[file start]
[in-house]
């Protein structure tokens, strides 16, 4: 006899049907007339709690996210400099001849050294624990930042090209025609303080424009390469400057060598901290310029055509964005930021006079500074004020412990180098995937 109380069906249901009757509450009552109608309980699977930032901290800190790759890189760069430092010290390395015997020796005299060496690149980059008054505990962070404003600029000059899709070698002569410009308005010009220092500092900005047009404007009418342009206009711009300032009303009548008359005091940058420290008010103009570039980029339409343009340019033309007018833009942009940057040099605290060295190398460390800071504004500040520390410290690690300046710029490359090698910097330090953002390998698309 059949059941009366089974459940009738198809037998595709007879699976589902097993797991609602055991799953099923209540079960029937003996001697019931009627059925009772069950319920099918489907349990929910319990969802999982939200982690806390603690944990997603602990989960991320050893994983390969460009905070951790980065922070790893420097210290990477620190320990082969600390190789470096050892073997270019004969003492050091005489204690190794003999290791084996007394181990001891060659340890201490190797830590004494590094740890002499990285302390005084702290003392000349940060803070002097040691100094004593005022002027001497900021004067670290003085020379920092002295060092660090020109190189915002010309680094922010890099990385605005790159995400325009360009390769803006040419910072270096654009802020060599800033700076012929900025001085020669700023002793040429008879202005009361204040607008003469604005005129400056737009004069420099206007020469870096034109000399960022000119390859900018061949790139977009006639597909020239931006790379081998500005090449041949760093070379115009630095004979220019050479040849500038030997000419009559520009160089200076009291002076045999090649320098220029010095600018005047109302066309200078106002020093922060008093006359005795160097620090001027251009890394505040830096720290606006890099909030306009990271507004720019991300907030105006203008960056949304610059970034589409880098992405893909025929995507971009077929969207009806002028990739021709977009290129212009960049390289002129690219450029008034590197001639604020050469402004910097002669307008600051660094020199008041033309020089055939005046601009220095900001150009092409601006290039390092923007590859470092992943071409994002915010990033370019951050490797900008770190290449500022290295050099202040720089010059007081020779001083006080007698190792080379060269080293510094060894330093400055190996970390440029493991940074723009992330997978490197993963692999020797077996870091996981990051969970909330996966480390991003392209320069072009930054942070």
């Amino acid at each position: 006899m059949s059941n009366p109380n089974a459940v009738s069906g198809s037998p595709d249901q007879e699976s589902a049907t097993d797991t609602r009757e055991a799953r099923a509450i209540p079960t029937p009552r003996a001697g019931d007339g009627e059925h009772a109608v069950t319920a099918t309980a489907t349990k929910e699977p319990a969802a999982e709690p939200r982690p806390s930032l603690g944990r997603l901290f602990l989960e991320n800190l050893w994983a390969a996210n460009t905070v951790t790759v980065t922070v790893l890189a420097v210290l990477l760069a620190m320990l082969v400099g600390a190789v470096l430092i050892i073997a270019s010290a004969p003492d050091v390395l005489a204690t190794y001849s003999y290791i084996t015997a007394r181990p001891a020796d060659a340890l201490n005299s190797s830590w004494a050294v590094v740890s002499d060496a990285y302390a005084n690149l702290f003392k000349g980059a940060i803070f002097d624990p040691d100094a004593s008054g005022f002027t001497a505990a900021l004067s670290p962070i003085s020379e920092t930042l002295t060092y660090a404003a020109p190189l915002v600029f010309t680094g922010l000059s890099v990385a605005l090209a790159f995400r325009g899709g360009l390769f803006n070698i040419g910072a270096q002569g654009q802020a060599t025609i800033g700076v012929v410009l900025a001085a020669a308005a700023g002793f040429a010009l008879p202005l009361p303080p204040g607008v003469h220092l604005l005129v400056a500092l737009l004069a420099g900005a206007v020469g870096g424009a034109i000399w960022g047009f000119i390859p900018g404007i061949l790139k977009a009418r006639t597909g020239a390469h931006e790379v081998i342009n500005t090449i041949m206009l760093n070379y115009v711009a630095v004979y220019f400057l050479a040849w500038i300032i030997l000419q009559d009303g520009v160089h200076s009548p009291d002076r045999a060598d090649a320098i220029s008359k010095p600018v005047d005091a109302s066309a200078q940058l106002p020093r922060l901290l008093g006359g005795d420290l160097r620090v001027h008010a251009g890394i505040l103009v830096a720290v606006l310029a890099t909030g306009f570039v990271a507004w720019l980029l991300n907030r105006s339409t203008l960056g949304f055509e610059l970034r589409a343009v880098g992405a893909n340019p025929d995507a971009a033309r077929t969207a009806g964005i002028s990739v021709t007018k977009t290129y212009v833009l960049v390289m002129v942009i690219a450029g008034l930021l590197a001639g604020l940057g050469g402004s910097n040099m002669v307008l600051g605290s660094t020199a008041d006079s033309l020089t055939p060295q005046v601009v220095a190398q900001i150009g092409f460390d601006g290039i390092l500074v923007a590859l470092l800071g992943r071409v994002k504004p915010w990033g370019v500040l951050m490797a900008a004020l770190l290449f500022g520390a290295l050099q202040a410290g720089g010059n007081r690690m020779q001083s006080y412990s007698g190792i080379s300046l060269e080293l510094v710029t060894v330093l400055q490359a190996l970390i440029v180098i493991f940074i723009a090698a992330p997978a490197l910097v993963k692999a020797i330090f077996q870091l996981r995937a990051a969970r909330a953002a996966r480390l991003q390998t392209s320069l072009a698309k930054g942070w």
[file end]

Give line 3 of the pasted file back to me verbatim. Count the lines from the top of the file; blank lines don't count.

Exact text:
């Amino acid at each position: 006899m059949s059941n009366p109380n089974a459940v009738s069906g198809s037998p595709d249901q007879e699976s589902a049907t097993d797991t609602r009757e055991a799953r099923a509450i209540p079960t029937p009552r003996a001697g019931d007339g009627e059925h009772a109608v069950t319920a099918t309980a489907t349990k929910e699977p319990a969802a999982e709690p939200r982690p806390s930032l603690g944990r997603l901290f602990l989960e991320n800190l050893w994983a390969a996210n460009t905070v951790t790759v980065t922070v790893l890189a420097v210290l990477l760069a620190m320990l082969v400099g600390a190789v470096l430092i050892i073997a270019s010290a004969p003492d050091v390395l005489a204690t190794y001849s003999y290791i084996t015997a007394r181990p001891a020796d060659a340890l201490n005299s190797s830590w004494a050294v590094v740890s002499d060496a990285y302390a005084n690149l702290f003392k000349g980059a940060i803070f002097d624990p040691d100094a004593s008054g005022f002027t001497a505990a900021l004067s670290p962070i003085s020379e920092t930042l002295t060092y660090a404003a020109p190189l915002v600029f010309t680094g922010l000059s890099v990385a605005l090209a790159f995400r325009g899709g360009l390769f803006n070698i040419g910072a270096q002569g654009q802020a060599t025609i800033g700076v012929v410009l900025a001085a020669a308005a700023g002793f040429a010009l008879p202005l009361p303080p204040g607008v003469h220092l604005l005129v400056a500092l737009l004069a420099g900005a206007v020469g870096g424009a034109i000399w960022g047009f000119i390859p900018g404007i061949l790139k977009a009418r006639t597909g020239a390469h931006e790379v081998i342009n500005t090449i041949m206009l760093n070379y115009v711009a630095v004979y220019f400057l050479a040849w500038i300032i030997l000419q009559d009303g520009v160089h200076s009548p009291d002076r045999a060598d090649a320098i220029s008359k010095p600018v005047d005091a109302s066309a200078q940058l106002p020093r922060l901290l008093g006359g005795d420290l160097r620090v001027h008010a251009g890394i505040l103009v830096a720290v606006l310029a890099t909030g306009f570039v990271a507004w720019l980029l991300n907030r105006s339409t203008l960056g949304f055509e610059l970034r589409a343009v880098g992405a893909n340019p025929d995507a971009a033309r077929t969207a009806g964005i002028s990739v021709t007018k977009t290129y212009v833009l960049v390289m002129v942009i690219a450029g008034l930021l590197a001639g604020l940057g050469g402004s910097n040099m002669v307008l600051g605290s660094t020199a008041d006079s033309l020089t055939p060295q005046v601009v220095a190398q900001i150009g092409f460390d601006g290039i390092l500074v923007a590859l470092l800071g992943r071409v994002k504004p915010w990033g370019v500040l951050m490797a900008a004020l770190l290449f500022g520390a290295l050099q202040a410290g720089g010059n007081r690690m020779q001083s006080y412990s007698g190792i080379s300046l060269e080293l510094v710029t060894v330093l400055q490359a190996l970390i440029v180098i493991f940074i723009a090698a992330p997978a490197l910097v993963k692999a020797i330090f077996q870091l996981r995937a990051a969970r909330a953002a996966r480390l991003q390998t392209s320069l072009a698309k930054g942070w």